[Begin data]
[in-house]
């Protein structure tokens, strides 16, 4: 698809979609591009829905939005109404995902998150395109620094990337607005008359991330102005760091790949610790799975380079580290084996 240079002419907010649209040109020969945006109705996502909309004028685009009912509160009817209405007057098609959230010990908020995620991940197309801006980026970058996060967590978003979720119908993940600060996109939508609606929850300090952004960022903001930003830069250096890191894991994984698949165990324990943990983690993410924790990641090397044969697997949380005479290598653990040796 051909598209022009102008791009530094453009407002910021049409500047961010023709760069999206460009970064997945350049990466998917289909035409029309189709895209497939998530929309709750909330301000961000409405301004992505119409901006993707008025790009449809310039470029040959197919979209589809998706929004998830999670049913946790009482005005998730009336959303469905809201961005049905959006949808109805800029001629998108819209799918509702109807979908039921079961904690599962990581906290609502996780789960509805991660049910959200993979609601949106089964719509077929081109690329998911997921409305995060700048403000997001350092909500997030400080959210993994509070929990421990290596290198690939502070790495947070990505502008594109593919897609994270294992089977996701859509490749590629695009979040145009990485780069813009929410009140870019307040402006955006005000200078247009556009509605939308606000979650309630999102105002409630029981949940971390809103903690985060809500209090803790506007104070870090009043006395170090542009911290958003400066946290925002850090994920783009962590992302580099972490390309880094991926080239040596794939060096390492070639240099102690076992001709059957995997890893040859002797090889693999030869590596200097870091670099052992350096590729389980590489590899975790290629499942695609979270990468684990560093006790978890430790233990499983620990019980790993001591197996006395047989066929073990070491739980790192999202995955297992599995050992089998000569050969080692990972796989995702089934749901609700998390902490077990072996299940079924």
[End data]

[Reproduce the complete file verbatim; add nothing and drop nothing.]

[in-house]
């Protein structure tokens, strides 16, 4: 698809979609591009829905939005109404995902998150395109620094990337607005008359991330102005760091790949610790799975380079580290084996 240079002419907010649209040109020969945006109705996502909309004028685009009912509160009817209405007057098609959230010990908020995620991940197309801006980026970058996060967590978003979720119908993940600060996109939508609606929850300090952004960022903001930003830069250096890191894991994984698949165990324990943990983690993410924790990641090397044969697997949380005479290598653990040796 051909598209022009102008791009530094453009407002910021049409500047961010023709760069999206460009970064997945350049990466998917289909035409029309189709895209497939998530929309709750909330301000961000409405301004992505119409901006993707008025790009449809310039470029040959197919979209589809998706929004998830999670049913946790009482005005998730009336959303469905809201961005049905959006949808109805800029001629998108819209799918509702109807979908039921079961904690599962990581906290609502996780789960509805991660049910959200993979609601949106089964719509077929081109690329998911997921409305995060700048403000997001350092909500997030400080959210993994509070929990421990290596290198690939502070790495947070990505502008594109593919897609994270294992089977996701859509490749590629695009979040145009990485780069813009929410009140870019307040402006955006005000200078247009556009509605939308606000979650309630999102105002409630029981949940971390809103903690985060809500209090803790506007104070870090009043006395170090542009911290958003400066946290925002850090994920783009962590992302580099972490390309880094991926080239040596794939060096390492070639240099102690076992001709059957995997890893040859002797090889693999030869590596200097870091670099052992350096590729389980590489590899975790290629499942695609979270990468684990560093006790978890430790233990499983620990019980790993001591197996006395047989066929073990070491739980790192999202995955297992599995050992089998000569050969080692990972796989995702089934749901609700998390902490077990072996299940079924």